Jump to content

Don't Need Gps


Recommended Posts

I notice that when a cache is located in a built up area, that Google Earth is so good that anyone can go straight to the cache, particularly using the clues.

So What ?..well I am only setting puzzle caches now and/or caches in the boonies.Also where I live in Thailand some parts of Google are very fuzzy, so that's OK.

I guess being able to geocache without a GPS may attract people to get one so they can be more "adventurous"

BTW if u want to see a very interesting puzzle cache and it's follow ups, go to the Singapore page and check out one by ZENG..it's about martians or something similar.

There's also one called RED, these guys are really expanding the envelope.

Link to comment

Have you tried using Google earth (without a GPSr) to walk straight to a cache? :D:D


Yes, although I probably made a few left and right turns, there are many examples you may peruse on the website, where they have been placed near buildings. especially in USA.

Edited by gerboa
Link to comment

I've been "actively" geocaching sans-GPS for about a month, and only have 5 finds. I go out almost daily using help from Google Earth.


Now, if 5 finds in, say, 25 trips with the help of Google Earth is "easy", then I'd hate to see what "hard" is!


Once you get better at map / photo reading you can be much more efficient. The problem is that the GPS is just a bit less accurate than the map so you have to first figure out where the listed coordinates are... then figure out where the cache is in relation to that spot. Best case is right on, worst I've found so far is about 100 meters away.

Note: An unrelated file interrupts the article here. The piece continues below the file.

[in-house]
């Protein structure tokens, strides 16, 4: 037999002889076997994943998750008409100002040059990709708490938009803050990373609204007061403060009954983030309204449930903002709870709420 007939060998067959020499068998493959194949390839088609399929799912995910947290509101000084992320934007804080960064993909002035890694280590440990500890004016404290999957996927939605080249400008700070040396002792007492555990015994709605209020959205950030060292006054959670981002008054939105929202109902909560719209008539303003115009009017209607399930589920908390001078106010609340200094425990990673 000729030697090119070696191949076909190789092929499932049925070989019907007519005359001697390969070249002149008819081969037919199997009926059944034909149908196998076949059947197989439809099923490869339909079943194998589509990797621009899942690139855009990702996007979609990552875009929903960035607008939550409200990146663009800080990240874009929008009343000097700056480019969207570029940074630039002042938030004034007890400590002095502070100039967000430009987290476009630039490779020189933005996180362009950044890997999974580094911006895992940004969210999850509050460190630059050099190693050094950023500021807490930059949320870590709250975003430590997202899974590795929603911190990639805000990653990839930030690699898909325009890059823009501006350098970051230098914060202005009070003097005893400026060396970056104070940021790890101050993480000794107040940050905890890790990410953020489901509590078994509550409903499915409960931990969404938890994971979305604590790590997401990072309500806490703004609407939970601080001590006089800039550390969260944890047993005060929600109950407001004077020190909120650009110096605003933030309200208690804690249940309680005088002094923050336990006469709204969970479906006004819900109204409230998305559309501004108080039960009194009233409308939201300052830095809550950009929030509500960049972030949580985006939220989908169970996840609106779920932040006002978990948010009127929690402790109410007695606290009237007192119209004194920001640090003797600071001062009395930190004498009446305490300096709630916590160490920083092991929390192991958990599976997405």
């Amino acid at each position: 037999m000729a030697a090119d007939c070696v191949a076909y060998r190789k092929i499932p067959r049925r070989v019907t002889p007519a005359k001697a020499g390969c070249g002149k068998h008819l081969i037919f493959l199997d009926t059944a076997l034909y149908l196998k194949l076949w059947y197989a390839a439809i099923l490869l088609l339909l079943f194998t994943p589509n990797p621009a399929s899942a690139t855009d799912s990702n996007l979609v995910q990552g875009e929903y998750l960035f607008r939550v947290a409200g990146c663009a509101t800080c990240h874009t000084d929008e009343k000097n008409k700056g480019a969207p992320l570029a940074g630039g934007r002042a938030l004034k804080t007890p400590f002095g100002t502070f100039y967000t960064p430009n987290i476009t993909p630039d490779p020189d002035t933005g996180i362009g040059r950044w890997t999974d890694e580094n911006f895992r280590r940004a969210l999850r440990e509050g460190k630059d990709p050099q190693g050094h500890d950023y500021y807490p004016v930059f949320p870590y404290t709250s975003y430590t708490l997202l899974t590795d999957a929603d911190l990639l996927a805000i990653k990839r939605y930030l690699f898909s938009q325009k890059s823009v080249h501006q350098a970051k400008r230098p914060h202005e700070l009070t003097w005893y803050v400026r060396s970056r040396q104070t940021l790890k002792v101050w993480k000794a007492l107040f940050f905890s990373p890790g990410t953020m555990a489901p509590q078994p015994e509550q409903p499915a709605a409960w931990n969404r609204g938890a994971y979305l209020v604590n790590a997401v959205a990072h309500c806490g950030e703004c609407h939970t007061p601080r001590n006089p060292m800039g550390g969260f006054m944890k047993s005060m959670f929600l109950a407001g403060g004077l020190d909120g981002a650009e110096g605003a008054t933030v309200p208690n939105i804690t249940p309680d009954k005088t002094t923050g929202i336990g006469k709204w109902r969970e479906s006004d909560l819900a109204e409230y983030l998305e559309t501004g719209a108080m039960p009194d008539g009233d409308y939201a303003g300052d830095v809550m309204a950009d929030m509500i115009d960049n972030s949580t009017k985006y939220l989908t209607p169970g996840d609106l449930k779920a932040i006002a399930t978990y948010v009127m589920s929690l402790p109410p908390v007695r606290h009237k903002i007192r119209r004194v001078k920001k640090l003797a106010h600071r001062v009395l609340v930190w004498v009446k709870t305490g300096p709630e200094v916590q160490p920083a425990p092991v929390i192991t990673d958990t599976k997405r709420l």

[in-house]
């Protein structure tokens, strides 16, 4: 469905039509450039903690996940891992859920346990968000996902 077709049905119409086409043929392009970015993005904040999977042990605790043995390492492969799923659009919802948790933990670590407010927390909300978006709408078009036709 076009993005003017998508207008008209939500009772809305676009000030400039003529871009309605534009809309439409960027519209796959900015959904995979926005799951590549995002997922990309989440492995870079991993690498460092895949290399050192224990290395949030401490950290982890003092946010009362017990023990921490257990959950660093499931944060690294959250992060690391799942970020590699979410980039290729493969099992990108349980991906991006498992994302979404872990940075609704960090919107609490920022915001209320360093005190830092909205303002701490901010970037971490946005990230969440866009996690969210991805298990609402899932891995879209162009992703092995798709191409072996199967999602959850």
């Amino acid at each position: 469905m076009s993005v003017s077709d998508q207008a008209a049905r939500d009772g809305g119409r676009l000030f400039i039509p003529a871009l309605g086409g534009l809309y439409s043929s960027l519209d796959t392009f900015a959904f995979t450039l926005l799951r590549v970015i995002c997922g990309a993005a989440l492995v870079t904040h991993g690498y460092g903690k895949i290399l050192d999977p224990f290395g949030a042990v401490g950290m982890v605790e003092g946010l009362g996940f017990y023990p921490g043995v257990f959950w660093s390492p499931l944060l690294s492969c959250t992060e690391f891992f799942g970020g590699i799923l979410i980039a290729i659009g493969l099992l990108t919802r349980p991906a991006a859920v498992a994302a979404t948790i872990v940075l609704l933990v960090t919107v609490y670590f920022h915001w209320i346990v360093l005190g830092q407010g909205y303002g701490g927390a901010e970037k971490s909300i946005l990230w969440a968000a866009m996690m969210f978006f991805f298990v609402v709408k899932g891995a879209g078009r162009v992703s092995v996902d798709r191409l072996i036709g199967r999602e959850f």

Link to comment

Have you tried using Google earth (without a GPSr) to walk straight to a cache? :laughing::rolleyes:


Ahha... but the beauty is you don't always want to walk straight to it. With a map or photo you are able to pick the most efficient route and the best parking spot before you leave home. A straight line can sometimes be the worst approach.

Link to comment

Google Earth is an awesome app, but it isn't particularly accurate when showing caches.


It helps if you input the coordinates directly and not use the GC icon or GC kml. I use a small red cross or red dot as the icon and it will get you VERY close to where you want to go. I have gotten as close as 3 feet if there are good visible landmarks to reference. Still prefer the GPS but I am amazed at how good Google Earth is in SOME situations.

Link to comment

The automatic geocaching icons (kml file) feature of google earth that you download from geocaching.com is inaccurate by design the icons jump around because geocaching.com is actually sending dfferent coordinates that are near the actual cache spot, but never the actual coordinates. If you rely on just that, it will be difficult to actually see the exact spot.


Further complicating matters, sometimes the images in GE don't actually line up with the GPS coordinates properly. have you ever noticed when the overlayed roads don't line up with the roads in the picture? The roads are in the right spot, the image is off.


One way to get around this is to install 3dSolar's google earth addon, which adds new image sources to google earth, like USGS topo and USGS ortho overlays, which are (in my experience) always dead-on accurate. The ortho overlay is a black-and-white photo that is as good or better resolution to the color photos that come in GE, even in rural areas.


Combining the ortho view with manually entering coordinates, or importing gpx files instead of relying on the KML file (which changes), you can easily get accurate, consistent results which can help you find caches without a gps easily.


Cacheopedia article on this

Edited by BigWhiteTruck
Link to comment

....just to clarify. I dont' use Google Earth, but there are maps out there that will show you exactly where the cache is supposed to be assuming that the listed coordinates are accurate.



I'm suprised anyone can find anything just using GE. GE will not get you to ground zero.


It's probably more due to geo-instincts, likely hiding places and a wide search.